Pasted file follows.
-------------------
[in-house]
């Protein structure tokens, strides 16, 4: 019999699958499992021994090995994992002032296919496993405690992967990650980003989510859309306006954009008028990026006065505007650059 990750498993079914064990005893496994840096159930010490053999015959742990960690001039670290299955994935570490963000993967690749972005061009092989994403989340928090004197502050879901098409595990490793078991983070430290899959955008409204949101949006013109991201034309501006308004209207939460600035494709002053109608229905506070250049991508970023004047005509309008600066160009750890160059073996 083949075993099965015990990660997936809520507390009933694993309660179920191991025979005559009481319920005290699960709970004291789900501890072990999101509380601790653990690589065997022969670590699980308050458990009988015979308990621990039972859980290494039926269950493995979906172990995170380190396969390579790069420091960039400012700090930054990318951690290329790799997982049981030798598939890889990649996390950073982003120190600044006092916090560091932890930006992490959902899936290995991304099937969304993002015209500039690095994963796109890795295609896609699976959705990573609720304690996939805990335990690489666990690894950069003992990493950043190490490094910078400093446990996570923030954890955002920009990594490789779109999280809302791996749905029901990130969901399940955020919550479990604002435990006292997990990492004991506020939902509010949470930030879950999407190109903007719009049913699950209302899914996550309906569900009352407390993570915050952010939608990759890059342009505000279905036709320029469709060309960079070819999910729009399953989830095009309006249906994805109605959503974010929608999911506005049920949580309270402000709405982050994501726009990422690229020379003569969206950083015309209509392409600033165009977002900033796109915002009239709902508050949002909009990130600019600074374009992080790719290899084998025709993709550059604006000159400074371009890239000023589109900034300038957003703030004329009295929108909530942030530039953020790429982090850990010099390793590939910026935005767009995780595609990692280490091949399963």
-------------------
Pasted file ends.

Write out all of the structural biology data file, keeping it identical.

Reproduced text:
[in-house]
């Protein structure tokens, strides 16, 4: 019999699958499992021994090995994992002032296919496993405690992967990650980003989510859309306006954009008028990026006065505007650059 990750498993079914064990005893496994840096159930010490053999015959742990960690001039670290299955994935570490963000993967690749972005061009092989994403989340928090004197502050879901098409595990490793078991983070430290899959955008409204949101949006013109991201034309501006308004209207939460600035494709002053109608229905506070250049991508970023004047005509309008600066160009750890160059073996 083949075993099965015990990660997936809520507390009933694993309660179920191991025979005559009481319920005290699960709970004291789900501890072990999101509380601790653990690589065997022969670590699980308050458990009988015979308990621990039972859980290494039926269950493995979906172990995170380190396969390579790069420091960039400012700090930054990318951690290329790799997982049981030798598939890889990649996390950073982003120190600044006092916090560091932890930006992490959902899936290995991304099937969304993002015209500039690095994963796109890795295609896609699976959705990573609720304690996939805990335990690489666990690894950069003992990493950043190490490094910078400093446990996570923030954890955002920009990594490789779109999280809302791996749905029901990130969901399940955020919550479990604002435990006292997990990492004991506020939902509010949470930030879950999407190109903007719009049913699950209302899914996550309906569900009352407390993570915050952010939608990759890059342009505000279905036709320029469709060309960079070819999910729009399953989830095009309006249906994805109605959503974010929608999911506005049920949580309270402000709405982050994501726009990422690229020379003569969206950083015309209509392409600033165009977002900033796109915002009239709902508050949002909009990130600019600074374009992080790719290899084998025709993709550059604006000159400074371009890239000023589109900034300038957003703030004329009295929108909530942030530039953020790429982090850990010099390793590939910026935005767009995780595609990692280490091949399963």